As of November 2015, 119 countries are party to one or both of the founding Conventions of the PCA.[3] See List of parties to the Hague Conventions of 1899 and 1907 for a full list of parties, past and present.


Croatia–Slovenia border-disputes scandal[edit]

On 22 July 2015, a scandal occurred during the arbitration of Croatia–Slovenia border disputes. A Croatian daily newspaper reported that it had transcripts and audio recordings[8] of a Slovenian judge on the arbitration panel consulting with a case representative of the Slovenian government, Simona Drenik. According to these documents, the Slovenian judge leaked secret communication to Slovenia and pressured the other panel members (Gilbert Guillaume (France), Bruno Simma (Germany) and Vaughan Lowe (UK)) to rule in Slovenia's favor. While there is some evident that information was leaked (e.g. when the Slovenianmiinister of foreign affairs, Karl Erjavec, disclosed confidential information about a decision),[9] the court's internal investigation showed no leak occurred.[citation needed] On 23 July 2015, Jernej Sekolec resigned, and a day later, Simona Drenik resigned.[10] On 28 July 2015 Slovenia appointed Ronny Abraham, the president of International Court of Justice as its choice on arbitration panel.[11] On 29 July 2015, the Croatian parliament voted unanimously to begin the cancellation of the arbitration agreement. Eight days later, Ronny Abraham also resigned from this arbitration case.[12]

See also[edit]


  1. ^ Shabtai Rosenne, "The Hague Peace Conferences of 1899 and 1907 and International Arbitration: Reports and Documents", T.M.C. Asser Press (2001), page xxi.
  2. ^ Sir Kenneth Keith ONZ QBE QC, "Member of the Permanent Court of Arbitration" in Timothy L.H. McCormack & Cheryl Saunders, ed., Sir Ninian Stephen: A Tribute, Miegunnyah Press (2007), p. 174. See also Permanent Court of Arbitration 106th Annual Report, p.1, available at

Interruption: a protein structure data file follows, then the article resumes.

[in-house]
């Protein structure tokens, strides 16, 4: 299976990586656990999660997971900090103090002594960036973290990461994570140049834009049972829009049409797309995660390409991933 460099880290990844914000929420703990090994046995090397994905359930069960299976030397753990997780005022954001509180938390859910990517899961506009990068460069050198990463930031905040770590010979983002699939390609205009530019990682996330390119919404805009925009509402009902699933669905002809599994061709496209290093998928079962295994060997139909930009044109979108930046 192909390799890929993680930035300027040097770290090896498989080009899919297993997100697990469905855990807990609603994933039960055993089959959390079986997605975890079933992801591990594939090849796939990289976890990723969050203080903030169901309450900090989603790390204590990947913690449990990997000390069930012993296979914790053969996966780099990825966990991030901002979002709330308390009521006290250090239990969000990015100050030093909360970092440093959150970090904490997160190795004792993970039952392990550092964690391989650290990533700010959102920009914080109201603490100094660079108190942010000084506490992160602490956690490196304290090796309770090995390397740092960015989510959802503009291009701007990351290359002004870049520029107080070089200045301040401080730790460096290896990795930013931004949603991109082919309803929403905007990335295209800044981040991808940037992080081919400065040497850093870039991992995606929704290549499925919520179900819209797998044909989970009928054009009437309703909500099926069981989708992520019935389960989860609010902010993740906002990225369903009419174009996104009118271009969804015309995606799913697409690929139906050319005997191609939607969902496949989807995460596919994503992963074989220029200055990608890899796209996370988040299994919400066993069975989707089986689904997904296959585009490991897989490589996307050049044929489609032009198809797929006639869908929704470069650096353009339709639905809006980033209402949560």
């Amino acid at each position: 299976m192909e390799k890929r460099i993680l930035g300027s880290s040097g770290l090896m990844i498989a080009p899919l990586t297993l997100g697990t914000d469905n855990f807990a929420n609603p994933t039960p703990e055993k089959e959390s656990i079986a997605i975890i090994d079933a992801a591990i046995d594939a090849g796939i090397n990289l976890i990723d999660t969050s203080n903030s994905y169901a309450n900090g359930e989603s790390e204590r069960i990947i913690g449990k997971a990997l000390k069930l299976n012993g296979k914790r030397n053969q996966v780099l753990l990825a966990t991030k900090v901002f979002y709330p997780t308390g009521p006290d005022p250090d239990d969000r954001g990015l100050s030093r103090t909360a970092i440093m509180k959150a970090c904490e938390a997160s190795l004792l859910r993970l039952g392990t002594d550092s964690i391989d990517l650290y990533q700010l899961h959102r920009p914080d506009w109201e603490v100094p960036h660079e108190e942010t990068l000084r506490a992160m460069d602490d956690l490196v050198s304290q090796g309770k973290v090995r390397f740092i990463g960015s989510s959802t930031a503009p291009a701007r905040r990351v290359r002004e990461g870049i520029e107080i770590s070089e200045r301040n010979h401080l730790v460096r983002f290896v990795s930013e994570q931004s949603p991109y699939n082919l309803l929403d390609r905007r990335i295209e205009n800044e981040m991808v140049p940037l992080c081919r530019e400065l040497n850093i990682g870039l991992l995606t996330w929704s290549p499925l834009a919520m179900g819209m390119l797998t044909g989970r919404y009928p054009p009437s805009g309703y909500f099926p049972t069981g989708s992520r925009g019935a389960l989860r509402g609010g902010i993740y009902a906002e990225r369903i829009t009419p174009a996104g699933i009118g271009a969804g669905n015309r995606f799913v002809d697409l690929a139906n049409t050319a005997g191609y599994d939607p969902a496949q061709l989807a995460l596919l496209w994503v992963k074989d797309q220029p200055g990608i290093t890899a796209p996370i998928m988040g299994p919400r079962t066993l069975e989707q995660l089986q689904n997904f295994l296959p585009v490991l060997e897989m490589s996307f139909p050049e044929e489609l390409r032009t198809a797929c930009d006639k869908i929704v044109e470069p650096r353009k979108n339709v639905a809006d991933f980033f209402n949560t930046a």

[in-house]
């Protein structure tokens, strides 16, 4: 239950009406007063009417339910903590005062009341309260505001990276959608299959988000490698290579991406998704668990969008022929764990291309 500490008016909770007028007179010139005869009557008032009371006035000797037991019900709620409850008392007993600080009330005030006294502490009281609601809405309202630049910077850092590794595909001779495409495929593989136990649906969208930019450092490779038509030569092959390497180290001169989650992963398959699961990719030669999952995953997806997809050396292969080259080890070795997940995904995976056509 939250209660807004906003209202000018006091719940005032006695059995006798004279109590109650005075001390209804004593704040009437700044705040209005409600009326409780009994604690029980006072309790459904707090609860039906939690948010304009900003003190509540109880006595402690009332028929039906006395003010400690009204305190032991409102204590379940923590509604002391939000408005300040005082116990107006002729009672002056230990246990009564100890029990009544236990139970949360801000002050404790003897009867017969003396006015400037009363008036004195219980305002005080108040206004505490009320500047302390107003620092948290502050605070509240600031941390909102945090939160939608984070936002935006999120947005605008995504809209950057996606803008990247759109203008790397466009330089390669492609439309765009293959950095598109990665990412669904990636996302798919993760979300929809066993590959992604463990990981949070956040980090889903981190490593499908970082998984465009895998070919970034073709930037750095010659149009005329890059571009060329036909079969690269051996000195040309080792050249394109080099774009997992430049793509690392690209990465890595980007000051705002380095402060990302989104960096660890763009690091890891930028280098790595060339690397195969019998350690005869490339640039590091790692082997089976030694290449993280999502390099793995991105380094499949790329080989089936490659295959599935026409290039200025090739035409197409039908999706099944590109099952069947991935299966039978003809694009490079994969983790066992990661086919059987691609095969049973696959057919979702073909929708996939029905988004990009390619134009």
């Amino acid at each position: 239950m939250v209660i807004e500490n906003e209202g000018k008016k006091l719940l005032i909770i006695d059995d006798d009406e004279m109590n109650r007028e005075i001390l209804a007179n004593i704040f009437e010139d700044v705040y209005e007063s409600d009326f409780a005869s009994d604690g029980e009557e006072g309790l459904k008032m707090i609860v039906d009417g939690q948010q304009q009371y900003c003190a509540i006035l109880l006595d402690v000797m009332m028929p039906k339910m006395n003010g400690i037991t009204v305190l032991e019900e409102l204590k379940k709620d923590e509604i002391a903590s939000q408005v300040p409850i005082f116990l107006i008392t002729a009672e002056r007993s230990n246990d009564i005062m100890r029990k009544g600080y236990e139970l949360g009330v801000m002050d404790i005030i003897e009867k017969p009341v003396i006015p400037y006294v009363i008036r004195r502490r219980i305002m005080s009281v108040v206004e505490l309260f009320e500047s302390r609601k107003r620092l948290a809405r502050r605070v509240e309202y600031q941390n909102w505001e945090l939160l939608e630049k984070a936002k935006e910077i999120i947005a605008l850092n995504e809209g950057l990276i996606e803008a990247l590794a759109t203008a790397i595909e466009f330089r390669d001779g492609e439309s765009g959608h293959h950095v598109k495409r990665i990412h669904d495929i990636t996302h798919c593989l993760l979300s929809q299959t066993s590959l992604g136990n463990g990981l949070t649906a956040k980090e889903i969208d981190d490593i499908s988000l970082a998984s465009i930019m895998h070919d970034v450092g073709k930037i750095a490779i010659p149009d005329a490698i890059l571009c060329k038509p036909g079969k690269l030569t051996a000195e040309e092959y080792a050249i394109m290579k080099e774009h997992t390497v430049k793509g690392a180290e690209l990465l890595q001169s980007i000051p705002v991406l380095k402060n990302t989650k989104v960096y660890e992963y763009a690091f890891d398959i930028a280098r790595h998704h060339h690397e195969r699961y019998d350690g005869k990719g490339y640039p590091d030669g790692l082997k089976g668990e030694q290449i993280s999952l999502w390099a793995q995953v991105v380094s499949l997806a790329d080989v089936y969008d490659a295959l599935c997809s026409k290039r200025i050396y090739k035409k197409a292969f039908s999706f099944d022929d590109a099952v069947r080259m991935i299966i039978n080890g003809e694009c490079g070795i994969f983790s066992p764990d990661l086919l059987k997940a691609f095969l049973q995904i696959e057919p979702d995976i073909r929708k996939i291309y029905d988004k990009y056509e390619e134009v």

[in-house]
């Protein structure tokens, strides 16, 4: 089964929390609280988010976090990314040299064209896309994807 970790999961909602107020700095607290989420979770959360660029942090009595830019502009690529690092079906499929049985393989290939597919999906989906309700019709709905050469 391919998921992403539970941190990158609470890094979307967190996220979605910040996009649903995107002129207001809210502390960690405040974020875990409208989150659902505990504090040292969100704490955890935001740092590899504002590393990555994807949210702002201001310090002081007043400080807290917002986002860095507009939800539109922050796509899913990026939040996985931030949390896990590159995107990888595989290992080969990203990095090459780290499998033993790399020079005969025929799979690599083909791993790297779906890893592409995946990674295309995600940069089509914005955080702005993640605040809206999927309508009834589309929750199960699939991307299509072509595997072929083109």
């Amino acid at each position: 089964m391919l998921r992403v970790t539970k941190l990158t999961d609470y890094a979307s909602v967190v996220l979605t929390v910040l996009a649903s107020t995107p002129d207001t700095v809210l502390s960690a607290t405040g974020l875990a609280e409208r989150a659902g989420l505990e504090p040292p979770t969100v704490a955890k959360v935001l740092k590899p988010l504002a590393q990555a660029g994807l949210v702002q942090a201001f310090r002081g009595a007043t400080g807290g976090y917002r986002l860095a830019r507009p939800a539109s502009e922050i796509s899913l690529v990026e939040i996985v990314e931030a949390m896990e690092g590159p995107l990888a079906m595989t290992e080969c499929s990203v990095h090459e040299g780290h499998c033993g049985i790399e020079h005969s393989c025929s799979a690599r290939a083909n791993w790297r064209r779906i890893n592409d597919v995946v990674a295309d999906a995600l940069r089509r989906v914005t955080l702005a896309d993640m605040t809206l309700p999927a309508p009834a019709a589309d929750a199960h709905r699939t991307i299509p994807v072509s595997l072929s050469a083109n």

3. ^ Member States
  4. ^ Judge George H. Aldrich, "The Iran-U.S. Claims Tribunal" in P. Hamilton et al., ed., The Permanent Court of Arbitration: International Arbitration and Dispute Resolution, Kluwer Law International (1999), p. 208.
  5. ^ [1]
  6. ^ award on PCA website
  7. ^ award on PCA website
  8. ^ "EKSKLUZIVNO Donosimo audiosnimku razgovora arbitra i slovenske predstavnice! Poslušajte!". Večernji list. 22 July 2015. 
  9. ^ "ARBITRAŽA ĆE BITI U KORIST SLOVENIJE? 'Imam informacije da će nam dati kontakt s otvorenim morem'". Jutarnji list. 22 April 2015. 
  10. ^ "Slovenski član Arbitražnog suda Jernej Sekolec podnio ostavku, ostavku ponudila i Simona Drenik!". Večernji list. 23 July 2015. 
  11. ^ "Ronny Abraham je novi arbiter". 28 July 2015. 
  12. ^ "Ronny Abraham odstopil kot arbiter". 5 August 2015. 

Further reading[edit]

  • Hudson, Manley O. (June 1943). "Chapter 1. The Permanent Court of Arbitration". The Permanent Court of International Justice 1920-1942 (A Treatise). New York: The Macmillan Company. pp. 3–36 Sections 1–32.  - The relevant chapter includes information about a number of cases referred to the Permanent Court of Arbitration.

External links[edit]